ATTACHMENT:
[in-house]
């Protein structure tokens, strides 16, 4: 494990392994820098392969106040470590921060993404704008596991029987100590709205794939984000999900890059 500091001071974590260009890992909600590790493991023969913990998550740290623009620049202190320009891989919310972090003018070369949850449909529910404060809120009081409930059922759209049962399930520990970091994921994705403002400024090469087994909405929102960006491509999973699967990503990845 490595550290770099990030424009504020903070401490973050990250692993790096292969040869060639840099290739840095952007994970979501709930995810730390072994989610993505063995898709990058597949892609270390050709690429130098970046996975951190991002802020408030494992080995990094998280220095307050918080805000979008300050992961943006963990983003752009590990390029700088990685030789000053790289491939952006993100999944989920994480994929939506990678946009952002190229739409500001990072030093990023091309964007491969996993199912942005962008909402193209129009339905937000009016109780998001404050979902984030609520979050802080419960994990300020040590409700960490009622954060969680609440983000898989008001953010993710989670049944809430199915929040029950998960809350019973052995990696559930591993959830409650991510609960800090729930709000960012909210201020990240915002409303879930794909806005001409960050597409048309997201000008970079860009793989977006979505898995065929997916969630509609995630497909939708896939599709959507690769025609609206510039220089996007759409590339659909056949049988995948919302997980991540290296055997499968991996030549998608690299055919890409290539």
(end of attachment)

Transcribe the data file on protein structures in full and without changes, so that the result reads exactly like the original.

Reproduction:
[in-house]
């Protein structure tokens, strides 16, 4: 494990392994820098392969106040470590921060993404704008596991029987100590709205794939984000999900890059 500091001071974590260009890992909600590790493991023969913990998550740290623009620049202190320009891989919310972090003018070369949850449909529910404060809120009081409930059922759209049962399930520990970091994921994705403002400024090469087994909405929102960006491509999973699967990503990845 490595550290770099990030424009504020903070401490973050990250692993790096292969040869060639840099290739840095952007994970979501709930995810730390072994989610993505063995898709990058597949892609270390050709690429130098970046996975951190991002802020408030494992080995990094998280220095307050918080805000979008300050992961943006963990983003752009590990390029700088990685030789000053790289491939952006993100999944989920994480994929939506990678946009952002190229739409500001990072030093990023091309964007491969996993199912942005962008909402193209129009339905937000009016109780998001404050979902984030609520979050802080419960994990300020040590409700960490009622954060969680609440983000898989008001953010993710989670049944809430199915929040029950998960809350019973052995990696559930591993959830409650991510609960800090729930709000960012909210201020990240915002409303879930794909806005001409960050597409048309997201000008970079860009793989977006979505898995065929997916969630509609995630497909939708896939599709959507690769025609609206510039220089996007759409590339659909056949049988995948919302997980991540290296055997499968991996030549998608690299055919890409290539």